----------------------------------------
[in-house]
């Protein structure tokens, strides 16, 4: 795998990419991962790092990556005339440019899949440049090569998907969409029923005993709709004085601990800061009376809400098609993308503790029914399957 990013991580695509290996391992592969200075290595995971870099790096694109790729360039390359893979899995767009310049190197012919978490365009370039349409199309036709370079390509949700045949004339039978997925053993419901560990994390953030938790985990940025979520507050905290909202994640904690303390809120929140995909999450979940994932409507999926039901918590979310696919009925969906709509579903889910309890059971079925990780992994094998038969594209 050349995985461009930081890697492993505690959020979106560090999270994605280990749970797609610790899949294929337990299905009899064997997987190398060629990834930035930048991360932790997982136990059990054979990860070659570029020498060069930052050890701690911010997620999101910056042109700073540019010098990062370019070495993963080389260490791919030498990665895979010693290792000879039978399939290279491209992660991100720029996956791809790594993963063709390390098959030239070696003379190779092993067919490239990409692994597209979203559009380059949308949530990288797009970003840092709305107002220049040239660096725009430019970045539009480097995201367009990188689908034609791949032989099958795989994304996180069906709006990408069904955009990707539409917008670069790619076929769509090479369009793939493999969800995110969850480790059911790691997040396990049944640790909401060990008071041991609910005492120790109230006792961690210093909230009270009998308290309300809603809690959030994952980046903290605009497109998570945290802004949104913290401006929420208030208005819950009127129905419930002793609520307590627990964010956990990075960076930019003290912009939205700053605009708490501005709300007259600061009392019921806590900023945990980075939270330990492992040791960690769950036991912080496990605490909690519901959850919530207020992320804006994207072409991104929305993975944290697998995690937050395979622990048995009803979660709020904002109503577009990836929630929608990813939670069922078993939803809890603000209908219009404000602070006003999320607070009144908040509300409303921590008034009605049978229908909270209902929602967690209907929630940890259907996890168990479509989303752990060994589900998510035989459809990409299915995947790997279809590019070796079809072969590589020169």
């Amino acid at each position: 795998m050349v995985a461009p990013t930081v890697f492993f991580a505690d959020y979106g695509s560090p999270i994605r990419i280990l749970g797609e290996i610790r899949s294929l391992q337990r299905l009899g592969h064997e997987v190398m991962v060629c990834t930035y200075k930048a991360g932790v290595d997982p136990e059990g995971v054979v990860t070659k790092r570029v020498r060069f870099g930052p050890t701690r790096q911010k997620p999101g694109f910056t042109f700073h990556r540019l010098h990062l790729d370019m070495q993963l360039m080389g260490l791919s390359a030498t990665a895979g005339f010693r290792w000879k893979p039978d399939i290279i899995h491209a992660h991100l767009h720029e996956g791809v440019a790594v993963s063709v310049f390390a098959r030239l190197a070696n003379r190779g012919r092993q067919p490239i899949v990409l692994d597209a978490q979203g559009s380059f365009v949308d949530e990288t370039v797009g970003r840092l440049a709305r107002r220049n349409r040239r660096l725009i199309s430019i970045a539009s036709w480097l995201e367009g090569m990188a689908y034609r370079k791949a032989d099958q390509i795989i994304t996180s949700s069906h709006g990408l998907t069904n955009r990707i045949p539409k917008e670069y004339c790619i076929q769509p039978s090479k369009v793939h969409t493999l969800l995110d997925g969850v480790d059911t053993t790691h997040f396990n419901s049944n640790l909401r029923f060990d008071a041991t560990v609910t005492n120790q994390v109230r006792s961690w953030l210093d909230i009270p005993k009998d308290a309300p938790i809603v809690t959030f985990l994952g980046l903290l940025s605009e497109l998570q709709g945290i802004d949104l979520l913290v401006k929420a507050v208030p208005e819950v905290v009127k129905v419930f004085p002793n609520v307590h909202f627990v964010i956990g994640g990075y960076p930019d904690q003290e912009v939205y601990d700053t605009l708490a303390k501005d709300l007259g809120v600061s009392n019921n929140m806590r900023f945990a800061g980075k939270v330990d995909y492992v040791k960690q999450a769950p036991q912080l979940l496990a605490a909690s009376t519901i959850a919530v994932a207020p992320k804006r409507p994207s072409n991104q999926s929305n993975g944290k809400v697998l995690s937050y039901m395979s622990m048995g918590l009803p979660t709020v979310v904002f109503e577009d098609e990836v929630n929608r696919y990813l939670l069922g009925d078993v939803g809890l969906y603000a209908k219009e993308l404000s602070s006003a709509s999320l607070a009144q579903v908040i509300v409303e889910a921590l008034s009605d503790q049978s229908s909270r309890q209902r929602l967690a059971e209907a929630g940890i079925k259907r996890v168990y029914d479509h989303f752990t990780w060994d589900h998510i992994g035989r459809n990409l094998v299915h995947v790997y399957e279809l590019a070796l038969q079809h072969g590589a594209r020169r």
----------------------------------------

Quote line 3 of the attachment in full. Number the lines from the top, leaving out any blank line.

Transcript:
């Amino acid at each position: 795998m050349v995985a461009p990013t930081v890697f492993f991580a505690d959020y979106g695509s560090p999270i994605r990419i280990l749970g797609e290996i610790r899949s294929l391992q337990r299905l009899g592969h064997e997987v190398m991962v060629c990834t930035y200075k930048a991360g932790v290595d997982p136990e059990g995971v054979v990860t070659k790092r570029v020498r060069f870099g930052p050890t701690r790096q911010k997620p999101g694109f910056t042109f700073h990556r540019l010098h990062l790729d370019m070495q993963l360039m080389g260490l791919s390359a030498t990665a895979g005339f010693r290792w000879k893979p039978d399939i290279i899995h491209a992660h991100l767009h720029e996956g791809v440019a790594v993963s063709v310049f390390a098959r030239l190197a070696n003379r190779g012919r092993q067919p490239i899949v990409l692994d597209a978490q979203g559009s380059f365009v949308d949530e990288t370039v797009g970003r840092l440049a709305r107002r220049n349409r040239r660096l725009i199309s430019i970045a539009s036709w480097l995201e367009g090569m990188a689908y034609r370079k791949a032989d099958q390509i795989i994304t996180s949700s069906h709006g990408l998907t069904n955009r990707i045949p539409k917008e670069y004339c790619i076929q769509p039978s090479k369009v793939h969409t493999l969800l995110d997925g969850v480790d059911t053993t790691h997040f396990n419901s049944n640790l909401r029923f060990d008071a041991t560990v609910t005492n120790q994390v109230r006792s961690w953030l210093d909230i009270p005993k009998d308290a309300p938790i809603v809690t959030f985990l994952g980046l903290l940025s605009e497109l998570q709709g945290i802004d949104l979520l913290v401006k929420a507050v208030p208005e819950v905290v009127k129905v419930f004085p002793n609520v307590h909202f627990v964010i956990g994640g990075y960076p930019d904690q003290e912009v939205y601990d700053t605009l708490a303390k501005d709300l007259g809120v600061s009392n019921n929140m806590r900023f945990a800061g980075k939270v330990d995909y492992v040791k960690q999450a769950p036991q912080l979940l496990a605490a909690s009376t519901i959850a919530v994932a207020p992320k804006r409507p994207s072409n991104q999926s929305n993975g944290k809400v697998l995690s937050y039901m395979s622990m048995g918590l009803p979660t709020v979310v904002f109503e577009d098609e990836v929630n929608r696919y990813l939670l069922g009925d078993v939803g809890l969906y603000a209908k219009e993308l404000s602070s006003a709509s999320l607070a009144q579903v908040i509300v409303e889910a921590l008034s009605d503790q049978s229908s909270r309890q209902r929602l967690a059971e209907a929630g940890i079925k259907r996890v168990y029914d479509h989303f752990t990780w060994d589900h998510i992994g035989r459809n990409l094998v299915h995947v790997y399957e279809l590019a070796l038969q079809h072969g590589a594209r020169r």